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Iran Arrests Human Rights Advocate at Funeral

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Iranian human rights defender and renowned lawyer Nasrin Sotoudeh was arrested during the funeral of 17-year-old Armita Garawand in Tehran. Armita Garawand had tragically passed away after nearly a month in intensive care following a controversial incident on the Tehran metro. Sotoudeh, a recipient of the European Parliament’s 2012 Sakharov Prize for her unwavering commitment to human rights, has faced multiple arrests in recent years.

The arrest took place on Sunday, and Sotoudeh’s husband, Reza Khandan, has reported that she was “violently beaten” during the arrest, sparking international concern. Armita Garawand’s case, who had been in a coma since the metro incident, has raised significant questions, with conflicting narratives surrounding the circumstances of her injury.

This event comes slightly over a year after the tragic death of Mahsa Amini, a young Iranian Kurd who died while in custody. Amini’s arrest by the morality police, allegedly for breaching Iran’s strict women’s dress code, had ignited widespread protests.

The Fars news agency has claimed that Nasrin Sotoudeh was arrested and handed over to judicial authorities for two charges, “not wearing a headscarf” and “disturbing the society’s mental security.” In Iran, it has been mandatory for women to cover their neck and head in public since 1983, a regulation implemented following the 1979 Islamic revolution.

Women in Iran have been increasingly pushing the boundaries of the Islamic Republic’s strict dress code. This trend began with the massive demonstrations that erupted in September of the previous year following the death of Mahsa Amini while in custody for her dress code violation.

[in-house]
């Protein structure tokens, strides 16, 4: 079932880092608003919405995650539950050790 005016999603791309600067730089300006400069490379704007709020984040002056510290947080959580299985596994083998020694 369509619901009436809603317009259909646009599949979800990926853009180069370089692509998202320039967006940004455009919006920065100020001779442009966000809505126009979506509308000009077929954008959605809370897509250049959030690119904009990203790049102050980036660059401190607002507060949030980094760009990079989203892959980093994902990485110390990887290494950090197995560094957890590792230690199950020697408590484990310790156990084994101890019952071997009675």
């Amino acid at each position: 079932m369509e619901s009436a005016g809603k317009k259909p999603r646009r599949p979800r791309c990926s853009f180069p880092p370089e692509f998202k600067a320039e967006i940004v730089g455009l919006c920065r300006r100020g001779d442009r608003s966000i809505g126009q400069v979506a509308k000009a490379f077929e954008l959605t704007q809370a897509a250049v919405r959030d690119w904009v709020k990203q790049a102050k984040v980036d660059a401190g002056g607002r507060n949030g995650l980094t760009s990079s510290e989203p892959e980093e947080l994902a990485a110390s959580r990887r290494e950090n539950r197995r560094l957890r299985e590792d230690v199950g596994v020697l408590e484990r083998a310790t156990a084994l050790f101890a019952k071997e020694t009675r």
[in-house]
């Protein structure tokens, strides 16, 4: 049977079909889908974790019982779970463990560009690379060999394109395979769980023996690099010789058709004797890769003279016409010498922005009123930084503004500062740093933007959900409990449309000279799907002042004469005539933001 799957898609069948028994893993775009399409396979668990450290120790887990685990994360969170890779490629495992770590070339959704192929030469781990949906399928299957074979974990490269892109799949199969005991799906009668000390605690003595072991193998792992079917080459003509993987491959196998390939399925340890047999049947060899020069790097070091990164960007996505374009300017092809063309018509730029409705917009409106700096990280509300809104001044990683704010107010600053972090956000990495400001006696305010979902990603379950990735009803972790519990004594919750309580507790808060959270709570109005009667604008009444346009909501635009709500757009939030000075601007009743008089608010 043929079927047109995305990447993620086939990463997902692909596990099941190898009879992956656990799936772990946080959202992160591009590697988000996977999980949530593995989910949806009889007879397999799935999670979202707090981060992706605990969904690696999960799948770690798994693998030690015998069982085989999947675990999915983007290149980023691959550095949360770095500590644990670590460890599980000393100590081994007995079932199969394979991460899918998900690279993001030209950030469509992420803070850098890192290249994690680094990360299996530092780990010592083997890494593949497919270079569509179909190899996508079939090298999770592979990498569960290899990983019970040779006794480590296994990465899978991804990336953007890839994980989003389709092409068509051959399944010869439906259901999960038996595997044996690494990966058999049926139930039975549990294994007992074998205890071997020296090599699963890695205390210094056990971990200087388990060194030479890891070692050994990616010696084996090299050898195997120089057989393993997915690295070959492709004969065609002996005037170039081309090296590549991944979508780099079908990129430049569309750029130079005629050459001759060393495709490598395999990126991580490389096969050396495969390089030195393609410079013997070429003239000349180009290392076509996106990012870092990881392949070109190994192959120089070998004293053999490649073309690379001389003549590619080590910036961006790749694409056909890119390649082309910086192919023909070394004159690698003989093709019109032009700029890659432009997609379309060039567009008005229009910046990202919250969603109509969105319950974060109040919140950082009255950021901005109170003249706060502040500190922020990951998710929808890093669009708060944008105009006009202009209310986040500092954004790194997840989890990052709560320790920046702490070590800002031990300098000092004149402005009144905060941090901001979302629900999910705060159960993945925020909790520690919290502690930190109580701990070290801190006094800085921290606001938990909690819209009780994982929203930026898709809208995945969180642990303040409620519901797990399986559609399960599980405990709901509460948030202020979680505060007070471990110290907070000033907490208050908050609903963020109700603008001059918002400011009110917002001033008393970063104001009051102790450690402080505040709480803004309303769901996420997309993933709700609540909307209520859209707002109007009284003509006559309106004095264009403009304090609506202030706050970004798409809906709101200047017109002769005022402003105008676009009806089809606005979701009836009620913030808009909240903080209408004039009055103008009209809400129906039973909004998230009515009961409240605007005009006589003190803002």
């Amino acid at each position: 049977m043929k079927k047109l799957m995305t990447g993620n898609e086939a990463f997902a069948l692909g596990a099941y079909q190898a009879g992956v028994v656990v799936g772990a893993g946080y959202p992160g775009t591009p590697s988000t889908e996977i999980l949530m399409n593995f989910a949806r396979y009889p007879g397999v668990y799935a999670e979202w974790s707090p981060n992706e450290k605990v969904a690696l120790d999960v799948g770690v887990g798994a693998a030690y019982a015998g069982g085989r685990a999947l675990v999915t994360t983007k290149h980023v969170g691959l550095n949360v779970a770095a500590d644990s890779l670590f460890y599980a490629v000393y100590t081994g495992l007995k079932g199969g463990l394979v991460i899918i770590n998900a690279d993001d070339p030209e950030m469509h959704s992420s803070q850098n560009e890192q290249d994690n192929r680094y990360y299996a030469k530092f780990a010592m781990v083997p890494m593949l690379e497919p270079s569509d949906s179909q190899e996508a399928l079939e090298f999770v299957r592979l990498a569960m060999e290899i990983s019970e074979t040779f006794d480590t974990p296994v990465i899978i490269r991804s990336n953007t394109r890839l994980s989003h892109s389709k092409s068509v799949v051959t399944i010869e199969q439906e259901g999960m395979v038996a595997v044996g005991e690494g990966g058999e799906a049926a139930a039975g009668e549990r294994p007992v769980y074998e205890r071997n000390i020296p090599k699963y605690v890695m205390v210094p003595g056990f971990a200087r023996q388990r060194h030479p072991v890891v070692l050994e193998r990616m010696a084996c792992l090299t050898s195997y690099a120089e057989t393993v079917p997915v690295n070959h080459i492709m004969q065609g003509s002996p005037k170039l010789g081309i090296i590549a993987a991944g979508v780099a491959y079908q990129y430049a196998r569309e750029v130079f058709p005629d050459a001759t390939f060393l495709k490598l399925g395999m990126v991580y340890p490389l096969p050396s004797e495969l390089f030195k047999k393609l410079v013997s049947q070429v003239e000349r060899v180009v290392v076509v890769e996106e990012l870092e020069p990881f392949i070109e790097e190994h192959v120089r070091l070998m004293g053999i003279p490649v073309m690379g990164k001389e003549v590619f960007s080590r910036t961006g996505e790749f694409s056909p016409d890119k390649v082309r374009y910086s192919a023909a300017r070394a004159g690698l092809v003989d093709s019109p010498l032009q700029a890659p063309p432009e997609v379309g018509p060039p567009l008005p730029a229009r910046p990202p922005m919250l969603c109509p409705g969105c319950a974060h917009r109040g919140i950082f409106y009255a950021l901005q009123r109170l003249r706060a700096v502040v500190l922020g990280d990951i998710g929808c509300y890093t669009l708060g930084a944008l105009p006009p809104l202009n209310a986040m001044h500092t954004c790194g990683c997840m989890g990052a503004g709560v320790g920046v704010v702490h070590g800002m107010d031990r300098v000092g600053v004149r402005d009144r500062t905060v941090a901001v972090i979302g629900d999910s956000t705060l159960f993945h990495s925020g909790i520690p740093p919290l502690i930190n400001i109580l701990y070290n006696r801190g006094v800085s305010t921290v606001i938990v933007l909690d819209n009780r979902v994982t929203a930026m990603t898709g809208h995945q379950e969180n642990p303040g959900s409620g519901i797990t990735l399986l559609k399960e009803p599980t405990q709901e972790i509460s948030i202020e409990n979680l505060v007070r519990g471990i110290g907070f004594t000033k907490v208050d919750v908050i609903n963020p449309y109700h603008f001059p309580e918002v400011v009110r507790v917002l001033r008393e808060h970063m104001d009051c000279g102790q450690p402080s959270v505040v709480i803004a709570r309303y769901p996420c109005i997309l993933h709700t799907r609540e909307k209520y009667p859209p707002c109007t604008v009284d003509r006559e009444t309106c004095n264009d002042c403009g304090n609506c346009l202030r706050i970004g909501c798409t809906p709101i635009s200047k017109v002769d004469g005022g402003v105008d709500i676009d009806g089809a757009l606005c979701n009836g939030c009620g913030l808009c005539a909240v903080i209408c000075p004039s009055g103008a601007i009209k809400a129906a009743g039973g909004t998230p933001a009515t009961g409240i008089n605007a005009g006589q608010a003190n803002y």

Nasrin Sotoudeh has had her share of run-ins with the authorities. She was previously imprisoned in 2018 for defending a woman arrested for protesting against the compulsory headscarf in Iran. In 2019, she received a 12-year prison sentence on charges of “encouraging corruption and debauchery.”

Armita Garawand’s case came to the public’s attention on October 3, initially reported by the Kurdish-focused rights group Hengaw. The group asserted that the teenager had been critically wounded during an incident involving Iran’s morality police on the Tehran metro. However, the Iranian authorities denied any “physical or verbal altercations” had taken place and suggested that her condition was due to a sudden drop in blood pressure.

Metro surveillance footage, which was broadcast on state television, showed the young girl being evacuated without her headscarf after fainting in a metro carriage, further emphasizing the challenges Iranian women face in adhering to the strict dress code.

The international community has voiced its concern over Nasrin Sotoudeh’s arrest during this sensitive time, and her husband’s report of her being “violently beaten” adds to the urgency of the situation. Sotoudeh’s work in advocating for human rights, particularly women’s rights in Iran, has made her a symbol of resilience in the face of adversity.

As the world watches the developments in Iran, questions linger about the circumstances surrounding Armita Garawand’s tragic fate and the ongoing struggles faced by human rights defenders like Nasrin Sotoudeh.

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